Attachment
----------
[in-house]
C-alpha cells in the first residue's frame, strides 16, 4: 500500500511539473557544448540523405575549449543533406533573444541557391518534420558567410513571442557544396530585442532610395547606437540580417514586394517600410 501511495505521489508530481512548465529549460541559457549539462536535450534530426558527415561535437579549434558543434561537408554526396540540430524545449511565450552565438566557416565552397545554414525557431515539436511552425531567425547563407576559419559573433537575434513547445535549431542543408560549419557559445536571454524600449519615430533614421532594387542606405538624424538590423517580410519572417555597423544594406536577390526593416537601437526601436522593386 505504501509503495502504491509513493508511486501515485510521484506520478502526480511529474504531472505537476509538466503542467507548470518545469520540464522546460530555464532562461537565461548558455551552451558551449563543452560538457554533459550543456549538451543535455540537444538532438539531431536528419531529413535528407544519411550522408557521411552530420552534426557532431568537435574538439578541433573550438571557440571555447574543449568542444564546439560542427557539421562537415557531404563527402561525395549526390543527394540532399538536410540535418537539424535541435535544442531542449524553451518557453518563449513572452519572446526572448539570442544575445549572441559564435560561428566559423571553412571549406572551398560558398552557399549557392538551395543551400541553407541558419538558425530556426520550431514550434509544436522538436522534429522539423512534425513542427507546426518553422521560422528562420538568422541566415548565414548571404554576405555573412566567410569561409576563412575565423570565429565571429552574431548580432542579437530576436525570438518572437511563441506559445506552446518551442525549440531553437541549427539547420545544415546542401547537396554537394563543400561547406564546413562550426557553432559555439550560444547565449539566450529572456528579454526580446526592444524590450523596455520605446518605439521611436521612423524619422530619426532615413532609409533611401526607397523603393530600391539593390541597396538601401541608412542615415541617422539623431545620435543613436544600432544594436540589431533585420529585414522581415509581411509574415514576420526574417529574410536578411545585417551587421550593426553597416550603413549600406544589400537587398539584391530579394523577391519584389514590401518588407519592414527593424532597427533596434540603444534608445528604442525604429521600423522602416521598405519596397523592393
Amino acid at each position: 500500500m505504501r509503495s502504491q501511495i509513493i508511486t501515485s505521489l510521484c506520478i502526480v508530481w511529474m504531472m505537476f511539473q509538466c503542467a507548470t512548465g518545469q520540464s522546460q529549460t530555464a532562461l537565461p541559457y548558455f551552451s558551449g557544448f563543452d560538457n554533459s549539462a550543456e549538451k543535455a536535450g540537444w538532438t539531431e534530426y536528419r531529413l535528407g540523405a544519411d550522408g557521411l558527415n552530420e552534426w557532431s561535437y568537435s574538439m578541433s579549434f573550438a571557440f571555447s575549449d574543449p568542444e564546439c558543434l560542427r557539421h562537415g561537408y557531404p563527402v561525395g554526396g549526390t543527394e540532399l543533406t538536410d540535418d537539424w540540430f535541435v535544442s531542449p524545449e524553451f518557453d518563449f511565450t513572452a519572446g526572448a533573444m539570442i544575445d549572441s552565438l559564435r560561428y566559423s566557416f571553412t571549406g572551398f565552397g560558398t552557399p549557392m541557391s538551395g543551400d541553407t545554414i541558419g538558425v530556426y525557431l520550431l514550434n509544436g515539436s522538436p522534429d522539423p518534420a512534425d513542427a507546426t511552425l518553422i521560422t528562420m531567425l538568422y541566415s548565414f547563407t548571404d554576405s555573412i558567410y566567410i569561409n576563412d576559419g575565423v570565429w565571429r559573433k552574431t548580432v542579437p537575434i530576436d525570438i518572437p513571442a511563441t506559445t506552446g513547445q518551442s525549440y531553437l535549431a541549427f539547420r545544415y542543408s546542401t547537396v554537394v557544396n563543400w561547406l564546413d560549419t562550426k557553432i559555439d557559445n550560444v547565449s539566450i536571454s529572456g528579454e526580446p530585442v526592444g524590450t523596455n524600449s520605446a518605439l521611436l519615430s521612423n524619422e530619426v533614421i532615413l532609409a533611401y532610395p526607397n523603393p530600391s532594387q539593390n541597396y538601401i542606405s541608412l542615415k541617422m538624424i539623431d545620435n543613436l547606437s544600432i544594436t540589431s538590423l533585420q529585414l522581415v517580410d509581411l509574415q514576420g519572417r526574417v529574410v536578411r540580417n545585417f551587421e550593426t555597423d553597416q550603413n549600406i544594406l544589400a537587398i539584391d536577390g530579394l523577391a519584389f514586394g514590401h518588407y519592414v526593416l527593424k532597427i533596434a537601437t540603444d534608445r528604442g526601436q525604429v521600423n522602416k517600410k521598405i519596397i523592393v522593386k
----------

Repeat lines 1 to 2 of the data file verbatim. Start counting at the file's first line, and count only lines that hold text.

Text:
[in-house]
C-alpha cells in the first residue's frame, strides 16, 4: 500500500511539473557544448540523405575549449543533406533573444541557391518534420558567410513571442557544396530585442532610395547606437540580417514586394517600410 501511495505521489508530481512548465529549460541559457549539462536535450534530426558527415561535437579549434558543434561537408554526396540540430524545449511565450552565438566557416565552397545554414525557431515539436511552425531567425547563407576559419559573433537575434513547445535549431542543408560549419557559445536571454524600449519615430533614421532594387542606405538624424538590423517580410519572417555597423544594406536577390526593416537601437526601436522593386 505504501509503495502504491509513493508511486501515485510521484506520478502526480511529474504531472505537476509538466503542467507548470518545469520540464522546460530555464532562461537565461548558455551552451558551449563543452560538457554533459550543456549538451543535455540537444538532438539531431536528419531529413535528407544519411550522408557521411552530420552534426557532431568537435574538439578541433573550438571557440571555447574543449568542444564546439560542427557539421562537415557531404563527402561525395549526390543527394540532399538536410540535418537539424535541435535544442531542449524553451518557453518563449513572452519572446526572448539570442544575445549572441559564435560561428566559423571553412571549406572551398560558398552557399549557392538551395543551400541553407541558419538558425530556426520550431514550434509544436522538436522534429522539423512534425513542427507546426518553422521560422528562420538568422541566415548565414548571404554576405555573412566567410569561409576563412575565423570565429565571429552574431548580432542579437530576436525570438518572437511563441506559445506552446518551442525549440531553437541549427539547420545544415546542401547537396554537394563543400561547406564546413562550426557553432559555439550560444547565449539566450529572456528579454526580446526592444524590450523596455520605446518605439521611436521612423524619422530619426532615413532609409533611401526607397523603393530600391539593390541597396538601401541608412542615415541617422539623431545620435543613436544600432544594436540589431533585420529585414522581415509581411509574415514576420526574417529574410536578411545585417551587421550593426553597416550603413549600406544589400537587398539584391530579394523577391519584389514590401518588407519592414527593424532597427533596434540603444534608445528604442525604429521600423522602416521598405519596397523592393